Long QT syndrome

Long QT syndrome (LQTS) is a problem in the heart's conducting system, which affects repolarization process of the heart thereby causing fast and chaotic heartbeats. Congenital LQTS is inherited, whereas, in other cases, certain medications, stroke, and neurological disorders may cause LQTS.

LQTS leads to rapid abnormal heart rhythm known as arrhythmia, fainting or loss of consciousness known as syncope, or seizures, or even sudden death.

Signs and symptoms

People with LQTS experience symptoms associated with the prolonged of Q-T interval during exercise such as

  • Fainting for no apparent reason
  • Fainting during or shortly after exercise or emotional excitement

Deafness is a symptom of congenital LQTS. Emotional excitement (such as fright, anger, or pain) is the other symptom.


Long QT syndrome (LQTS) is caused by two main reasons which include:

Acquired LQTS is caused by many medications which prolong the QT interval. Your sensitivity to these medications may be related to your genetic makeup.

Congenital LQTS is an inherited disorder which is caused by an abnormality in the gene code for the ion channels.

Risk factors

You may be at a higher risk of inherited or acquired LQTS if:

  • you experience unexplained fainting, or unexplained near drownings or other accidents, unexplained seizures, or a history of cardiac arrest
  • your family members experienced unexplained fainting, unexplained near drownings or other accidents, unexplained seizures, or a history of cardiac arrest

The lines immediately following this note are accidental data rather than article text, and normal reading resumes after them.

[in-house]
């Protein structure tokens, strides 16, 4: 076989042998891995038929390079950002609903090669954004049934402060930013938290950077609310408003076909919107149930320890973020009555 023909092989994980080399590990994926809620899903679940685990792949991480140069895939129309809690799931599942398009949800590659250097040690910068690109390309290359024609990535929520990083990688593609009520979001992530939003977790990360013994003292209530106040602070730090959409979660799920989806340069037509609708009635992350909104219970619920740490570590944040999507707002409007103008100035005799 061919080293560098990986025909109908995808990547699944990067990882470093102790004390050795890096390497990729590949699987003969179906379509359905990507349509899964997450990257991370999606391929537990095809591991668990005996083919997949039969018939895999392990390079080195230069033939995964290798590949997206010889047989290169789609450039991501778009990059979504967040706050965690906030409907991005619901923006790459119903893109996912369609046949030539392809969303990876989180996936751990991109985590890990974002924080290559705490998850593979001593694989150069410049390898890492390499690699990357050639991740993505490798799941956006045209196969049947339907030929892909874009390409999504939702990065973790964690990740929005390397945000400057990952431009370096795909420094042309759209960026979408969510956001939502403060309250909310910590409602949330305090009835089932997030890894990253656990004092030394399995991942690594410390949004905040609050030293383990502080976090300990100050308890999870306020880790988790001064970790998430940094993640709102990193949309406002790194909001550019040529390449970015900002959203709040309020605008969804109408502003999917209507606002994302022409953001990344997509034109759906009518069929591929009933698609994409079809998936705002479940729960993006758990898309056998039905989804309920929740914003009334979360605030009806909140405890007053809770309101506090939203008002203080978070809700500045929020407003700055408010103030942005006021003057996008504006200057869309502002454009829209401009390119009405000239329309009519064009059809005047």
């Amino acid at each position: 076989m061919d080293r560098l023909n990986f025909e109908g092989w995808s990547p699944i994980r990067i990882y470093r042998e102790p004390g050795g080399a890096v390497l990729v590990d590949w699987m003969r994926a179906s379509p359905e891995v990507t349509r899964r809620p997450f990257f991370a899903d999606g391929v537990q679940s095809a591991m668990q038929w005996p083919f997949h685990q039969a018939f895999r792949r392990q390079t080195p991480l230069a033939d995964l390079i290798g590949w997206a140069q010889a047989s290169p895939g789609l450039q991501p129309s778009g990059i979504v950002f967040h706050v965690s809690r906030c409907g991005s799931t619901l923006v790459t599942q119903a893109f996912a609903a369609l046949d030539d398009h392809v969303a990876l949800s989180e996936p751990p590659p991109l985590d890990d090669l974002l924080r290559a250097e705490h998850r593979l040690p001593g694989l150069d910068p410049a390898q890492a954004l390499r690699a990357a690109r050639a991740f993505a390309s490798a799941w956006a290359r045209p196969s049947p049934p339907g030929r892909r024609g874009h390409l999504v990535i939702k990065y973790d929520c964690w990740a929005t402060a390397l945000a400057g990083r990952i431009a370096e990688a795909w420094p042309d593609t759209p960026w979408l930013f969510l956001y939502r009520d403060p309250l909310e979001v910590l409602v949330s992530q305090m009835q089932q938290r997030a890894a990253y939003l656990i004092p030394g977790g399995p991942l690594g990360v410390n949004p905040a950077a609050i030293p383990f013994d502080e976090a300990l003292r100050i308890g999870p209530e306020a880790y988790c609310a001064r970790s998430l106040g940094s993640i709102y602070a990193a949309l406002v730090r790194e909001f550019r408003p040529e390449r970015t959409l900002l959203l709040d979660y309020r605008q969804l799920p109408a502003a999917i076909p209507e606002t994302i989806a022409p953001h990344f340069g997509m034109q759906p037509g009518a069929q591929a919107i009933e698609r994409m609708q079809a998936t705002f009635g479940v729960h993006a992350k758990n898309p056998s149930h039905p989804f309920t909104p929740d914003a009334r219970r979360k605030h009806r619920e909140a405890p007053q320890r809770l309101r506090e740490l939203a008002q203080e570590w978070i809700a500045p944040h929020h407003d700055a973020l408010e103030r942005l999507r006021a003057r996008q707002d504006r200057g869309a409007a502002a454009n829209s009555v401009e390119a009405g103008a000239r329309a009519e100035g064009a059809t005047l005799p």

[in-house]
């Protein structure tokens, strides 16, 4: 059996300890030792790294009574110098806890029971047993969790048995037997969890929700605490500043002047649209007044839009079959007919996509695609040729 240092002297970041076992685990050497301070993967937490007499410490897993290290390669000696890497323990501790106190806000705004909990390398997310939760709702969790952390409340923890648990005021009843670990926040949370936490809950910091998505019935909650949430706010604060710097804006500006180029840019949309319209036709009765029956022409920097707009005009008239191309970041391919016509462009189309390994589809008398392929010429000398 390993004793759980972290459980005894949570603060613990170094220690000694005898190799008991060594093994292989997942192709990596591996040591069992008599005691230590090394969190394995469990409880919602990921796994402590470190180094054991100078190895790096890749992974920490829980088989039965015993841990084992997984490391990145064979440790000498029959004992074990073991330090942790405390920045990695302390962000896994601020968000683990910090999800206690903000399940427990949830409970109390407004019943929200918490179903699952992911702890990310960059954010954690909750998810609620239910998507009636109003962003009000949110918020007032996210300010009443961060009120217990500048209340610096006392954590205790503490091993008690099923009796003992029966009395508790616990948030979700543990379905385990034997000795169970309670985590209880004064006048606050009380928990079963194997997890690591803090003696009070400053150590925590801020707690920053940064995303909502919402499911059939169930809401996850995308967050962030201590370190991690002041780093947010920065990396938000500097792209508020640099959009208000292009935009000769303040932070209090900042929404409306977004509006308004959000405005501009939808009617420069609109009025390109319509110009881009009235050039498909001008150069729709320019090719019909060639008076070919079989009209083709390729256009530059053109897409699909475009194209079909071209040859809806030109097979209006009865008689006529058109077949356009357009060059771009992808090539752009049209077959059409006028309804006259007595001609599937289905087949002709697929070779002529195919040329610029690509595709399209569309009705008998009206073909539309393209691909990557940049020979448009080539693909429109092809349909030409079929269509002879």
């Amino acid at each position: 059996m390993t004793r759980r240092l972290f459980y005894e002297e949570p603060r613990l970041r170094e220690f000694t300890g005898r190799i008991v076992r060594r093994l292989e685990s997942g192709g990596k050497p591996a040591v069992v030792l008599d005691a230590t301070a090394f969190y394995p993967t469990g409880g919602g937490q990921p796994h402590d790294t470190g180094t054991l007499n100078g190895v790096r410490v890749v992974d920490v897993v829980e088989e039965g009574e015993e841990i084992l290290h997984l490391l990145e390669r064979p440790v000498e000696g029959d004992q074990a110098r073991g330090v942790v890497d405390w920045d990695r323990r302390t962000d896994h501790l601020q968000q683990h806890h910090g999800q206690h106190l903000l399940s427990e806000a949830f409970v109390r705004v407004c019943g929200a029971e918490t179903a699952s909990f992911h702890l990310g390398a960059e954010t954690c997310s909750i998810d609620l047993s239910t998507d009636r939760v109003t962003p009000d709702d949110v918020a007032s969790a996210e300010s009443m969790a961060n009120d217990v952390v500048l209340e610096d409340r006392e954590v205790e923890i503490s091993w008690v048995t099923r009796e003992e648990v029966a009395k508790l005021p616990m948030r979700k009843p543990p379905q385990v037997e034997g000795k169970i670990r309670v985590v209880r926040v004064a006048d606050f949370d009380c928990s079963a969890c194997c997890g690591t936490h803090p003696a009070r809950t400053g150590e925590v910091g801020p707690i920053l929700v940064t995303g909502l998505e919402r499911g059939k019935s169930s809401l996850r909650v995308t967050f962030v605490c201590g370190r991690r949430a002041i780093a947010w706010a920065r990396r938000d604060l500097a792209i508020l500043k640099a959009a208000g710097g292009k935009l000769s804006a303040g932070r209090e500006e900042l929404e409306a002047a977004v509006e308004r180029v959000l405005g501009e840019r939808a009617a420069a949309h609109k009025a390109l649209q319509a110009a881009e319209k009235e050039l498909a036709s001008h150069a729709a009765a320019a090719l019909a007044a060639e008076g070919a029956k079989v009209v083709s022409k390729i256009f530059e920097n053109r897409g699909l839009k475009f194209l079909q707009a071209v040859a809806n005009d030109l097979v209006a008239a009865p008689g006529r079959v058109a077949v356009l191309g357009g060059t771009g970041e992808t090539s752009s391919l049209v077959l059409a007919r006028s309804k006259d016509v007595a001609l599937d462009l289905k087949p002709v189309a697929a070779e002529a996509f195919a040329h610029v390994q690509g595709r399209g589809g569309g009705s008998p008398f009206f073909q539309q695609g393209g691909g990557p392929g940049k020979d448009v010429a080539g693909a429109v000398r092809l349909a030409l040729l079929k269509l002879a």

• your first-degree relatives are with known LQTS
  • you are taking medications which cause QT interval prolongation
  • you are deficient in potassium, magnesium or blood calcium levels


LQTS can cause the heart's rhythm to spin out of control, triggering life-threatening, irregular heart rhythms (arrhythmias) including:

  • Torsades de pointes
  • Ventricular fibrillation


There are few very common techniques used to diagnose LQTS.

An electrocardiogram (ECG) is the best test to diagnose LQTS. The ECG machine records heart's electrical conductivity in waveforms, in which prolonged Q-T interval can be easily noticed.

A stress test often known as exercise ECG is used to show an abnormal Q-T interval. This abnormal QT interval is normal during the resting ECG.

Few people with LQTS may not have prolonged QT interval almost all the time which is often overlooked by the doctor during the examination. Holter monitoring will provide a continuous reading of the heart rate and rhythm over a 24-hour period or more which helps the doctors to look at the recording to identify any prolonged Q-T interval over a prolonged period.


Treatment for those with LQTS may include lifestyle changes, medicines, or surgery.

  • Lifestyle changes can help to manage the condition of LQTS
  • Medicines such as beta-blockers are commonly prescribed for the patients with LQTS. These are effective in managing the symptoms of LQTS but do not cure LQTS.
  • If uncontrolled ventricular fibrillation is caused by LQTS, then an implantable cardioverter defibrillator (ICD) is needed.

Prevention or self- management

Be careful about the medications you take as few of them can prolong the QT interval. These medications include appetite suppressants, decongestants, and common antibiotics.

Habit forming drugs, such as cocaine and amphetamines are harmful to those with LQTS.

Seek immediate medical interventions if you are at a risk of low blood-potassium levels such as in the case of diarrhea or vomiting.

Preventive measures are always helpful especially for those who are asymptomatic for LQTS.